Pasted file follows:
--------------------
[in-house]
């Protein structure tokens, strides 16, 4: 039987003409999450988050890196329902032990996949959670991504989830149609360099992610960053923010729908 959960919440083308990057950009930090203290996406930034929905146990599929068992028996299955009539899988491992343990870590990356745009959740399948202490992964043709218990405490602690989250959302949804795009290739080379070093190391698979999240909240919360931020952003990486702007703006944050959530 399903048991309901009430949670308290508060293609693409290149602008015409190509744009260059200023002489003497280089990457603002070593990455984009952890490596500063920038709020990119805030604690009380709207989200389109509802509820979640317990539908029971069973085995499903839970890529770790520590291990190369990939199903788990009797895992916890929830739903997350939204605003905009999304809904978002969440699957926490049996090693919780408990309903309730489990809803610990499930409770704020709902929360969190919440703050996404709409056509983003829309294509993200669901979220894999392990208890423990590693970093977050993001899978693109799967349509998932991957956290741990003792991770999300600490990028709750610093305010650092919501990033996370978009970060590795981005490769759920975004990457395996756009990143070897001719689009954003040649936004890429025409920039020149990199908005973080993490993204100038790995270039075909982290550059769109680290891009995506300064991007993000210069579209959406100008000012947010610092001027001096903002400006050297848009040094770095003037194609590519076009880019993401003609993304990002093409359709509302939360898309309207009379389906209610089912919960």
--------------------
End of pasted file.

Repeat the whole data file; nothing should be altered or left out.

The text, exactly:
[in-house]
């Protein structure tokens, strides 16, 4: 039987003409999450988050890196329902032990996949959670991504989830149609360099992610960053923010729908 959960919440083308990057950009930090203290996406930034929905146990599929068992028996299955009539899988491992343990870590990356745009959740399948202490992964043709218990405490602690989250959302949804795009290739080379070093190391698979999240909240919360931020952003990486702007703006944050959530 399903048991309901009430949670308290508060293609693409290149602008015409190509744009260059200023002489003497280089990457603002070593990455984009952890490596500063920038709020990119805030604690009380709207989200389109509802509820979640317990539908029971069973085995499903839970890529770790520590291990190369990939199903788990009797895992916890929830739903997350939204605003905009999304809904978002969440699957926490049996090693919780408990309903309730489990809803610990499930409770704020709902929360969190919440703050996404709409056509983003829309294509993200669901979220894999392990208890423990590693970093977050993001899978693109799967349509998932991957956290741990003792991770999300600490990028709750610093305010650092919501990033996370978009970060590795981005490769759920975004990457395996756009990143070897001719689009954003040649936004890429025409920039020149990199908005973080993490993204100038790995270039075909982290550059769109680290891009995506300064991007993000210069579209959406100008000012947010610092001027001096903002400006050297848009040094770095003037194609590519076009880019993401003609993304990002093409359709509302939360898309309207009379389906209610089912919960």